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Chongqing: A Tale of Two Prisons

sunny 15 °C

I said I was not unhappy to get off in Chongqing, but my arrival there turned out to be a little daunting. I had booked a hostel and had precise directions as to how to get from a particular metro station to the hostel, but nothing else. The plan had been to use the internet on the cruise to fill in the details but the cloud cover was so bad, the satellite internet had been turned off. So, I got off at the dock with no idea where to head: there was a bus stop with just the one bus line serving it, so I had to hope it went somewhere useful. It did, sort of: the central railway station, but the only visible metro line was an elevated one going across the river and no stop in sight.

The thing about Chongqing is that the main city is high on a ridge (which runs between two rivers) but the railway station is essentially at the river level: I was faced with a cliff face, with the city at the top, and the only way I could see to get up was a zigzaggy street, which did have sets of steps to provide shortcuts – it was a long way up carrying my luggage. Of course, had I done the research, I would have found out that the longest escalator in Asia runs from the railway station to the metro station at the top of the cliff.

But eventually, I found the hostel, and I have to say it (the Greenforest) is one of the sweetest hostels I have ever stayed in. From the outside, it looked like nothing – it occupied the fourth floor of a fairly shabby apartment building


– but inside, they had done wonders. I had my own room, but spent most of my time in the communal area, having a couple of beers of an evening, sharing the space with the nice people who ran it and other guests, simply because it was so welcoming.


I had no particular reason for coming to Chongqing, it was just where the boat stopped, but ended up enjoying my time here greatly. In terms of modern Chinese history, it is a tremendously important place – it was up in the hills (Gele Mountain) that Chiang Kai Shek (another fellow I learnt about in school - he fled to Taiwan and established the Republic of China there) had set up HQ for his Kuomintang, so the civil war of the 1930’s-40’s that led to the Communist Party taking control was centred here. The KMT had a branch rather euphemistically called the Military Statistics Bureau, which was really a system of prisons for political prisoners: I visited two of them.

The larger, Zhazidong, housed about 300. It looks quite nice, until you notice the barbed wire , bars on the windows and sentry boxes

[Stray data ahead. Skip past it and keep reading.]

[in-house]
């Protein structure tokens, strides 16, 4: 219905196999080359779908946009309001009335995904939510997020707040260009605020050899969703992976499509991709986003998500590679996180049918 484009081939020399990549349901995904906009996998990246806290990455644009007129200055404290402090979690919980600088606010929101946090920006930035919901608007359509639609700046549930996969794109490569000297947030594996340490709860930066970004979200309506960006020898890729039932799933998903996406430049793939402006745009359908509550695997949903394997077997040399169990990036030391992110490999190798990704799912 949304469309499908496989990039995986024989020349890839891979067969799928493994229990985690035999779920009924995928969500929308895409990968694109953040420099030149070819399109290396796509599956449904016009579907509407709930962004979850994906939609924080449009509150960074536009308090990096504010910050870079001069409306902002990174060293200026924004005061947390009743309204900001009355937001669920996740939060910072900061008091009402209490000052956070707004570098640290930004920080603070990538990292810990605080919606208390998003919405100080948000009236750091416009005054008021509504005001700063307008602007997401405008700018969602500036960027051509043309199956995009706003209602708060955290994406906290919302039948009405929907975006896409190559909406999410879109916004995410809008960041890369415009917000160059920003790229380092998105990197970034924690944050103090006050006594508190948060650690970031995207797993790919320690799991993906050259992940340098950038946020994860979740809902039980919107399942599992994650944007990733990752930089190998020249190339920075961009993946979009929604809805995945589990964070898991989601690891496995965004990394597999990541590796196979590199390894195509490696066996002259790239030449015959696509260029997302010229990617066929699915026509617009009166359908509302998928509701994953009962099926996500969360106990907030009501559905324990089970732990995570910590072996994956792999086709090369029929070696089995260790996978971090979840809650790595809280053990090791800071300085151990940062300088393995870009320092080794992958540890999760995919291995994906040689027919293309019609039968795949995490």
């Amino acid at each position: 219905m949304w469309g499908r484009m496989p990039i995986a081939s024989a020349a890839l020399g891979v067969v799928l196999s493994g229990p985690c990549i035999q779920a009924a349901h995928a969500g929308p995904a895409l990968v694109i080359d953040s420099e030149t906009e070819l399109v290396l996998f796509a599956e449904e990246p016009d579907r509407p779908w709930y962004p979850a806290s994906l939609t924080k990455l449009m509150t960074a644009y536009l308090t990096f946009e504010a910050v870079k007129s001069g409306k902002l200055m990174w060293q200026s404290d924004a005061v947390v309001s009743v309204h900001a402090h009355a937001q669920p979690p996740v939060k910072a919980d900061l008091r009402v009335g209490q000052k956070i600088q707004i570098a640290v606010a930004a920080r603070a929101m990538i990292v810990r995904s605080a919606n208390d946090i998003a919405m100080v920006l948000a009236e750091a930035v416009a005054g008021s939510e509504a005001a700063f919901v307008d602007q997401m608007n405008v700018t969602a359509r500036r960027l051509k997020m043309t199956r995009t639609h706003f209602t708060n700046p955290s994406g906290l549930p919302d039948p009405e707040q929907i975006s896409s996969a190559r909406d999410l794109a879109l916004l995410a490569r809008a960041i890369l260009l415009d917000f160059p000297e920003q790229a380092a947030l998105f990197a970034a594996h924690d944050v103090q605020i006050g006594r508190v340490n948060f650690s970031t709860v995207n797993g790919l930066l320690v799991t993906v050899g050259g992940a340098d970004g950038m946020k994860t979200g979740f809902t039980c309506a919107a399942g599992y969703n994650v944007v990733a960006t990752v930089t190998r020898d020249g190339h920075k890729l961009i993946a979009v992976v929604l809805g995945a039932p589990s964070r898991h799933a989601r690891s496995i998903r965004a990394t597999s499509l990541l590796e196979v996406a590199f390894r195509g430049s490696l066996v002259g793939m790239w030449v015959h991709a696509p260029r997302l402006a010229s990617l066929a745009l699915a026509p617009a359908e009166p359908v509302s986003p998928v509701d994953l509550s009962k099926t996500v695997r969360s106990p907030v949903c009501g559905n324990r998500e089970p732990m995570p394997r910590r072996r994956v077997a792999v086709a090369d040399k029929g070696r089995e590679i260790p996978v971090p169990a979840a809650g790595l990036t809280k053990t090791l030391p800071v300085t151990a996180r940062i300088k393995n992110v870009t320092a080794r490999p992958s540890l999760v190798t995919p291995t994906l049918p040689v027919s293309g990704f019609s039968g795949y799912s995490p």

There were 16 or so rooms, furnished in quite a spartan fashion



One of the rooms was used to “torment” the prisoners in order to obtain their confessions, using this sort of equipment




These were all Communist party members, or at least suspected of being members, who are now honoured as martyrs – most of the rooms featured pictures and stories of their occupants


I say martyrs, because in 1949, they came to a terrible end: “secret agents massacred all the prisoners” and set fire to the buildings – 15 managed to escape through a hole in the wall. The other prison, Baigongguan, was a different sort of prison, and must have been used to house the elite prisoners (and at one point housed US military officers, who were working with the KMT). It is a villa built by a warlord, and rather nice. Here, the prisoners were not tormented – they were “queried”.




But, again, its inhabitants were all murdered in November, 1949. At various points around the area, small fields have been set aside to commemorate these martyrs



This was a pretty sobering day for me, but there was one brief moment of amusement – they were using dogs to track prisoners, but the Chinese dogs either died or ran away, so an important contribution from the Americans was to bring 25 police dogs over. The first order of business was then to teach these dogs to eat rice.

As I was walking out of this area, I came across this:




it is the House of Memories, also erected to commemorate the revolutionists and martyrs who fought against the KMT. One thing that did hearten me was to learn that while this civil war was under way, the Japanese seized the opportunity to attack, and actually had control of Chongqing for a while, under a “puppet” “traitor” governor. The KMT and Communist Party were able to suspend their differences for a while, unite to repel the Japanese, and then carry on with their civil war.

Posted by NZBarry 07:51 Archived in China

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